Pain in the back of the head? It could be occipital neuralgia

Medical Review by Zubair Ahmed, MD

Have you been diagnosed with Migraine, but Migraine-related medications and treatments aren’t helping? Does most of your pain begin in the back of your head? It may help you to learn more about Occipital Neuralgia (ON), a headache disorder associated with nerves located in the back of the head that can be misdiagnosed as Migraine.

The disorder is often confused with Migraine because of predominant overlapping symptoms. However, the gold-standard Migraine treatment, triptan medications, may not touch it. Here’s what you need to know and what to look for to understand the difference between the two.

Where Occipital Neuralgia and Migraine Overlap

Although Occipital Neuralgia is a relatively rare headache disorder, affecting an estimated 3.2 people per 100,000 each year, it’s worth knowing about because the primary symptom—occipital pain—is also a very common Migraine symptom. It’s also possible that due to the symptom overlap, there are more sufferers than we know of due to misdiagnosis. Both disorders manifest in occipital pain with similar severity, however, Migraine-associated pain lasts much longer.

Key Components of Occipital Neuralgia

Although, the overlap feels huge, ON has a range of more specific symptoms that can help you tease out whether your occipital pain is Migraine-related or could benefit from a different treatment plan. Here are some key components of ON to help you decide if it worth taking to your doctor further about occipital neuralgia 1 2

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Occipital pain: extremely common among people with Migraine, this pain stems from discomfort in the occipital nerves, which run from the base of the skull to the forehead.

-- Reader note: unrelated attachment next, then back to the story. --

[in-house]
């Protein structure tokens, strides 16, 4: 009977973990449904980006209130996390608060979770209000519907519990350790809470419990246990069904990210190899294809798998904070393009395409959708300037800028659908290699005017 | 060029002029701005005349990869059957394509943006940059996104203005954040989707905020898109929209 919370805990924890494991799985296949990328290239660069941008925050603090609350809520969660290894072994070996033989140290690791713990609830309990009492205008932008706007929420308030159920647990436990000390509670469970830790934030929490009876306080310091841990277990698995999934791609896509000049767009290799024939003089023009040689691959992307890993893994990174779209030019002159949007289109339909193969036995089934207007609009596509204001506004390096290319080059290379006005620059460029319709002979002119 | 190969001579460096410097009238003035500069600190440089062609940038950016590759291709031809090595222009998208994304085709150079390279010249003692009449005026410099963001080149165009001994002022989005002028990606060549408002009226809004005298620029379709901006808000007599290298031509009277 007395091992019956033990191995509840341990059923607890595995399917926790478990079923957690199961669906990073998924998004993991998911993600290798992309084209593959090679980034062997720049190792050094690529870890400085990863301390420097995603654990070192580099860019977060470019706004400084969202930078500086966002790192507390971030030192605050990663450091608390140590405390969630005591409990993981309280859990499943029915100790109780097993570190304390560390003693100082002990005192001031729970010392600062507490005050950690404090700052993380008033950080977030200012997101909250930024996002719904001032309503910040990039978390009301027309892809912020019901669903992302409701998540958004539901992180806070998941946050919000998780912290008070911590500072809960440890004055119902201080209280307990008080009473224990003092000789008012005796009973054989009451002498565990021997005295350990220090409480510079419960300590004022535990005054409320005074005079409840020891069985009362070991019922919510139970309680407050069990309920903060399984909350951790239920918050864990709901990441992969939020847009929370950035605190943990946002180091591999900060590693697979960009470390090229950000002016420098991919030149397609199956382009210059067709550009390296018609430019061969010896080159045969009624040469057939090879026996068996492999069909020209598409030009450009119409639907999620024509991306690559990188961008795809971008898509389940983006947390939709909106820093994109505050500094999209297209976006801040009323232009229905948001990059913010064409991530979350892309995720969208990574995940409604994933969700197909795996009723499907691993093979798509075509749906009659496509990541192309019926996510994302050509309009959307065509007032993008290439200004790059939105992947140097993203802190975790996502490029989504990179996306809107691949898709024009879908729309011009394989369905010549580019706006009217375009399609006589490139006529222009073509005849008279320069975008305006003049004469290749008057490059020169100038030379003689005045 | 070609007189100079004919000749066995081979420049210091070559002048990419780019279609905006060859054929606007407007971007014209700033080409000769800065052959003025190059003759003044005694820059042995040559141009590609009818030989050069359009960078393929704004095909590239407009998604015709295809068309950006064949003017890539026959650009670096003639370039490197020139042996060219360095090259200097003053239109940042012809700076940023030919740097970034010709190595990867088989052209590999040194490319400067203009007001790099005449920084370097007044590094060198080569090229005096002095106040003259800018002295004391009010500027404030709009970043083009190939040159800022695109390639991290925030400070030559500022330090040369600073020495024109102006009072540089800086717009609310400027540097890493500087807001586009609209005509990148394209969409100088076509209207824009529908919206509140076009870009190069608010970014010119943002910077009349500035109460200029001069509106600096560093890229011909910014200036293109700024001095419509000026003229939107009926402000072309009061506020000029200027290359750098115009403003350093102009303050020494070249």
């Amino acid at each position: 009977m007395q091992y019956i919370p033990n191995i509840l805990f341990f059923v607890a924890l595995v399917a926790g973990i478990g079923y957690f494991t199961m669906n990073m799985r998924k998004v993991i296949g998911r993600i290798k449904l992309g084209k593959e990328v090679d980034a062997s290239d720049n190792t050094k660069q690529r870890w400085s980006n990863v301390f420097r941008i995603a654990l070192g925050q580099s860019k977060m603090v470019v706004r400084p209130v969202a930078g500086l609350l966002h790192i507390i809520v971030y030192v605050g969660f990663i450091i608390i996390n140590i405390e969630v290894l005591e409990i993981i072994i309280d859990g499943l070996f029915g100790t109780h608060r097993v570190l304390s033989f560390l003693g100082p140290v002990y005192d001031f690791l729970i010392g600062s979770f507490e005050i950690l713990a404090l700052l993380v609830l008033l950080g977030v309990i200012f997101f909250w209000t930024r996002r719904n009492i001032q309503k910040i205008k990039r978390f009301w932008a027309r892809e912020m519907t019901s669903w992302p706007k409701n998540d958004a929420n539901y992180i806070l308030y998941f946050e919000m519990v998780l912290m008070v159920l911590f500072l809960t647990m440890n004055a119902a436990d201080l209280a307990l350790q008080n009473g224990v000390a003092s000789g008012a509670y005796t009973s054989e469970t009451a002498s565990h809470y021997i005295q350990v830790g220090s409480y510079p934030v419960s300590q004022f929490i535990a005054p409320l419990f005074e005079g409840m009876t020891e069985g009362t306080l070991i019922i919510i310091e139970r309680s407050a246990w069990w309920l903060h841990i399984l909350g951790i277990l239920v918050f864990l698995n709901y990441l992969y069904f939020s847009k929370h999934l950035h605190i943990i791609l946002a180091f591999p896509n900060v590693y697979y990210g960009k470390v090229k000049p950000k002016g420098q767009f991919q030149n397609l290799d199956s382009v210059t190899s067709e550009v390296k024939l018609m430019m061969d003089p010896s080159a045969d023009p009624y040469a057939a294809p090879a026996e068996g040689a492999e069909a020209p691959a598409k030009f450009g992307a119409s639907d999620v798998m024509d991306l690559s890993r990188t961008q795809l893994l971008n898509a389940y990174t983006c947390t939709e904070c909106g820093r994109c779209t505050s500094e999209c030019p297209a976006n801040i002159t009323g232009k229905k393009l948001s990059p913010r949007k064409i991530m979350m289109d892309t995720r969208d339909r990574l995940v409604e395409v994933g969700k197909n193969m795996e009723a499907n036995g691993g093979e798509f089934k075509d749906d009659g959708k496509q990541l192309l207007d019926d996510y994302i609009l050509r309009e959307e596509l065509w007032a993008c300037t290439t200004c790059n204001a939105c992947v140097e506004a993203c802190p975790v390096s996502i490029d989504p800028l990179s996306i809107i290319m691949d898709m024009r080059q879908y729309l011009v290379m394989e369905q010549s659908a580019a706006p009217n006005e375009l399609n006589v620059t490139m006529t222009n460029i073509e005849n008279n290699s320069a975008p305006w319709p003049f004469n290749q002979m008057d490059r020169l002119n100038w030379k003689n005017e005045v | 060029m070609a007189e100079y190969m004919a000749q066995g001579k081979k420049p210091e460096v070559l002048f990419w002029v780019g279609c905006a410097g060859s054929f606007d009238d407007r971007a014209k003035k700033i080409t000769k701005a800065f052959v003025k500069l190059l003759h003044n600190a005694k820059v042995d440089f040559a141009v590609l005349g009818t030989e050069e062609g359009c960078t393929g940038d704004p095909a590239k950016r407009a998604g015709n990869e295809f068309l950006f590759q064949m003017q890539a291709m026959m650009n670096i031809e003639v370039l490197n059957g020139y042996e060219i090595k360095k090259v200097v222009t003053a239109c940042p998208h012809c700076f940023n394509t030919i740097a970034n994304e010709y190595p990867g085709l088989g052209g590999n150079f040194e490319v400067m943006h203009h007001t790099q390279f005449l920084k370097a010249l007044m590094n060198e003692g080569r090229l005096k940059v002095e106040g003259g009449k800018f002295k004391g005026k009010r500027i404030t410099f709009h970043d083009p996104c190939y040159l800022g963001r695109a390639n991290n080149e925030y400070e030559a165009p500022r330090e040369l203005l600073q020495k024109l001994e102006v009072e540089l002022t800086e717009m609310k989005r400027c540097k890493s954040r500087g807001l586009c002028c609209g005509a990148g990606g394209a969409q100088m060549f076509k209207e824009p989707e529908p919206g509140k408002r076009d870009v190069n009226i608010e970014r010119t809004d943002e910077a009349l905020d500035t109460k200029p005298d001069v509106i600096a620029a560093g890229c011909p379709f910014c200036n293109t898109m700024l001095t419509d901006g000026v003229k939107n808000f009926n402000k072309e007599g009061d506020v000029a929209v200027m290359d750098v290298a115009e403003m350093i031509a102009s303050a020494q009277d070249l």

Quality of pain: a sharp, piercing, stabbing pain starting at the back of the head, near the base of the skull that can radiate forward into the scalp and forehead.

Location of pain: on one or both sides of the head and/or moving to the forehead.

Occurrence of pain: pain while moving neck and aggravated by touching the area with activities including wearing a hat, or lying on a pillow.

Duration of pain: spells are episodic and last seconds to minutes, while migraines last substantially longer. They can recur throughout the day.

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Diagnosis criteria: an exam includes pressing on occipital nerves to elicit pain and although more conservative treatment measures might be taken first, temporary relief will come from the injection of a local anesthetic along the affected nerve.

Causes: relatively unknown, although nerve entrapment and irritation, as well as pain related to traumas such as whiplash, inflammation, or nerve compression by arteries or tumors, have all been hypothesized

Treating Occipital Neuralgia

Beyond the variation in symptoms and duration of pain, ON and Migraine attacks are caused by two very different things, and therefore may require different treatment pathways. Because ON is caused by nerve pain, which sends unpleasant sensations through the back of the head, it may not respond to triptans, the most commonly prescribed abortive medications for migraines.

Treatment options include conservative applications such as warm compresses, massage, and physical therapy. Prescriptive medication to alleviate and prevent pain include anti-inflammatories, muscle relaxers, antiepileptic drugs, and tricyclic antidepressants.

If first-line methods fail to dissipate discomfort, then patients can opt to try nerve blocks injected into the occipital region with a local anesthetic 3. Although commonly reported side effects include dizziness, lightheadedness, and soreness at the injection site, relief is often immediate but there is a variable duration of benefit from a couple weeks to months. If pain does not respond to the above measures, pulsed radiofrequency and occipital nerve stimulation procedures have shown promise.

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Occipital Nerve Blocks Can Help Migraine, Too

Occipital nerve blocks can even help some patients relieve Migraine pain since the occipital nerves are so heavily involved in an attack. So, if you’ve experienced some relief with a nerve block, it doesn’t necessarily mean you have occipital neuralgia. Occipital neuralgia typically won’t respond to rescue Migraine treatment, though, so it is important to get an accurate diagnosis and follow the treatment plan recommended by your doctor.

Comments? Have you been diagnosed with occipital neuralgia?

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The post How to Know if You Have Occipital Neuralgia appeared first on Migraine Again.



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